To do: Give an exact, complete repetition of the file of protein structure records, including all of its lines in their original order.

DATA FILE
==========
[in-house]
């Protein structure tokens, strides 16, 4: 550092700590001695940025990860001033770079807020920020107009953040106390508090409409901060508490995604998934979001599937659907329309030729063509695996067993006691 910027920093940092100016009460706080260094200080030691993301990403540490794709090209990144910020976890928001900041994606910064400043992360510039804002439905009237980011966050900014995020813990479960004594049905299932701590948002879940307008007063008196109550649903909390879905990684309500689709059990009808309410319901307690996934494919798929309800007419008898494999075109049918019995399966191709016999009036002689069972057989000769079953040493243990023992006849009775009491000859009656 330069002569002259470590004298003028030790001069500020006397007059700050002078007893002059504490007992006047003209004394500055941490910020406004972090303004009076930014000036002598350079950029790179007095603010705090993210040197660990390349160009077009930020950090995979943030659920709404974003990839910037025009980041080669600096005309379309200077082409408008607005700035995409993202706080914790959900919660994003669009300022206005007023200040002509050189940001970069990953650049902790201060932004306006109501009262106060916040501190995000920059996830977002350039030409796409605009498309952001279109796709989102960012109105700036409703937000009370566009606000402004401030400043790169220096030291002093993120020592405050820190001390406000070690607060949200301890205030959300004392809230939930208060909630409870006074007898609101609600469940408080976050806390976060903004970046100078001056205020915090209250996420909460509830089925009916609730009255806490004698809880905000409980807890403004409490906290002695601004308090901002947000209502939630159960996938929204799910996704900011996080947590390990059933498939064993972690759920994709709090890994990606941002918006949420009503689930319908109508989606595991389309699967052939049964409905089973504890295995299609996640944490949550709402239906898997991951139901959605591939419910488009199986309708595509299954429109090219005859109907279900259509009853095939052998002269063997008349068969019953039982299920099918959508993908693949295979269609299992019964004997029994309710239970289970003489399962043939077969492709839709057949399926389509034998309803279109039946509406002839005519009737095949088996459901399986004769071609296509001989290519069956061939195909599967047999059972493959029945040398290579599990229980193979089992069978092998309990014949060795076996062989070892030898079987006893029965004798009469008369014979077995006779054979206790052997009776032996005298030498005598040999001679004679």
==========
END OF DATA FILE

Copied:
[in-house]
């Protein structure tokens, strides 16, 4: 550092700590001695940025990860001033770079807020920020107009953040106390508090409409901060508490995604998934979001599937659907329309030729063509695996067993006691 910027920093940092100016009460706080260094200080030691993301990403540490794709090209990144910020976890928001900041994606910064400043992360510039804002439905009237980011966050900014995020813990479960004594049905299932701590948002879940307008007063008196109550649903909390879905990684309500689709059990009808309410319901307690996934494919798929309800007419008898494999075109049918019995399966191709016999009036002689069972057989000769079953040493243990023992006849009775009491000859009656 330069002569002259470590004298003028030790001069500020006397007059700050002078007893002059504490007992006047003209004394500055941490910020406004972090303004009076930014000036002598350079950029790179007095603010705090993210040197660990390349160009077009930020950090995979943030659920709404974003990839910037025009980041080669600096005309379309200077082409408008607005700035995409993202706080914790959900919660994003669009300022206005007023200040002509050189940001970069990953650049902790201060932004306006109501009262106060916040501190995000920059996830977002350039030409796409605009498309952001279109796709989102960012109105700036409703937000009370566009606000402004401030400043790169220096030291002093993120020592405050820190001390406000070690607060949200301890205030959300004392809230939930208060909630409870006074007898609101609600469940408080976050806390976060903004970046100078001056205020915090209250996420909460509830089925009916609730009255806490004698809880905000409980807890403004409490906290002695601004308090901002947000209502939630159960996938929204799910996704900011996080947590390990059933498939064993972690759920994709709090890994990606941002918006949420009503689930319908109508989606595991389309699967052939049964409905089973504890295995299609996640944490949550709402239906898997991951139901959605591939419910488009199986309708595509299954429109090219005859109907279900259509009853095939052998002269063997008349068969019953039982299920099918959508993908693949295979269609299992019964004997029994309710239970289970003489399962043939077969492709839709057949399926389509034998309803279109039946509406002839005519009737095949088996459901399986004769071609296509001989290519069956061939195909599967047999059972493959029945040398290579599990229980193979089992069978092998309990014949060795076996062989070892030898079987006893029965004798009469008369014979077995006779054979206790052997009776032996005298030498005598040999001679004679």